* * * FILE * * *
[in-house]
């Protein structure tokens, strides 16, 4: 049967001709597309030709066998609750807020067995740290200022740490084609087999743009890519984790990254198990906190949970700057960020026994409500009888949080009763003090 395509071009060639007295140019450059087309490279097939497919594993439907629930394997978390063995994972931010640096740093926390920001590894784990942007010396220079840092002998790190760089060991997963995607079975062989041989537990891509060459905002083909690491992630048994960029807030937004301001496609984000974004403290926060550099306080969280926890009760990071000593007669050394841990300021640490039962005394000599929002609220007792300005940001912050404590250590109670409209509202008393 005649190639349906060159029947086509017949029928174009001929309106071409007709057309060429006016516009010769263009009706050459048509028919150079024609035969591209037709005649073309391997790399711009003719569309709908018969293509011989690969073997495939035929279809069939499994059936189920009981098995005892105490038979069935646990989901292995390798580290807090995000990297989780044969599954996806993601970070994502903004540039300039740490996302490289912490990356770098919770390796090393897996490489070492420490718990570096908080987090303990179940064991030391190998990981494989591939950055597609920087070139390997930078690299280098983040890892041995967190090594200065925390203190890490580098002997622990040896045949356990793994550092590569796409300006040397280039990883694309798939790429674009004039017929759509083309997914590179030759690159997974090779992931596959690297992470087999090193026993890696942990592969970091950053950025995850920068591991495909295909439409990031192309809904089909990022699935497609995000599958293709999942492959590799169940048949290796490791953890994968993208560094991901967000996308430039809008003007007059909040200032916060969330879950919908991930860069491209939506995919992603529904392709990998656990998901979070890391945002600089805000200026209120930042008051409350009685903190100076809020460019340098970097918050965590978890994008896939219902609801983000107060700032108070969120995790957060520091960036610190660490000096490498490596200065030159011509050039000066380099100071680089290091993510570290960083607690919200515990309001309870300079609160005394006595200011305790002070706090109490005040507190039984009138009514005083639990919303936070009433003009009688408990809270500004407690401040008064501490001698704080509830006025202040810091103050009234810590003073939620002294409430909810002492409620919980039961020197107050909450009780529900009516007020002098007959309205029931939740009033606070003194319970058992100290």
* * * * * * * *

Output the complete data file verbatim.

[in-house]
């Protein structure tokens, strides 16, 4: 049967001709597309030709066998609750807020067995740290200022740490084609087999743009890519984790990254198990906190949970700057960020026994409500009888949080009763003090 395509071009060639007295140019450059087309490279097939497919594993439907629930394997978390063995994972931010640096740093926390920001590894784990942007010396220079840092002998790190760089060991997963995607079975062989041989537990891509060459905002083909690491992630048994960029807030937004301001496609984000974004403290926060550099306080969280926890009760990071000593007669050394841990300021640490039962005394000599929002609220007792300005940001912050404590250590109670409209509202008393 005649190639349906060159029947086509017949029928174009001929309106071409007709057309060429006016516009010769263009009706050459048509028919150079024609035969591209037709005649073309391997790399711009003719569309709908018969293509011989690969073997495939035929279809069939499994059936189920009981098995005892105490038979069935646990989901292995390798580290807090995000990297989780044969599954996806993601970070994502903004540039300039740490996302490289912490990356770098919770390796090393897996490489070492420490718990570096908080987090303990179940064991030391190998990981494989591939950055597609920087070139390997930078690299280098983040890892041995967190090594200065925390203190890490580098002997622990040896045949356990793994550092590569796409300006040397280039990883694309798939790429674009004039017929759509083309997914590179030759690159997974090779992931596959690297992470087999090193026993890696942990592969970091950053950025995850920068591991495909295909439409990031192309809904089909990022699935497609995000599958293709999942492959590799169940048949290796490791953890994968993208560094991901967000996308430039809008003007007059909040200032916060969330879950919908991930860069491209939506995919992603529904392709990998656990998901979070890391945002600089805000200026209120930042008051409350009685903190100076809020460019340098970097918050965590978890994008896939219902609801983000107060700032108070969120995790957060520091960036610190660490000096490498490596200065030159011509050039000066380099100071680089290091993510570290960083607690919200515990309001309870300079609160005394006595200011305790002070706090109490005040507190039984009138009514005083639990919303936070009433003009009688408990809270500004407690401040008064501490001698704080509830006025202040810091103050009234810590003073939620002294409430909810002492409620919980039961020197107050909450009780529900009516007020002098007959309205029931939740009033606070003194319970058992100290």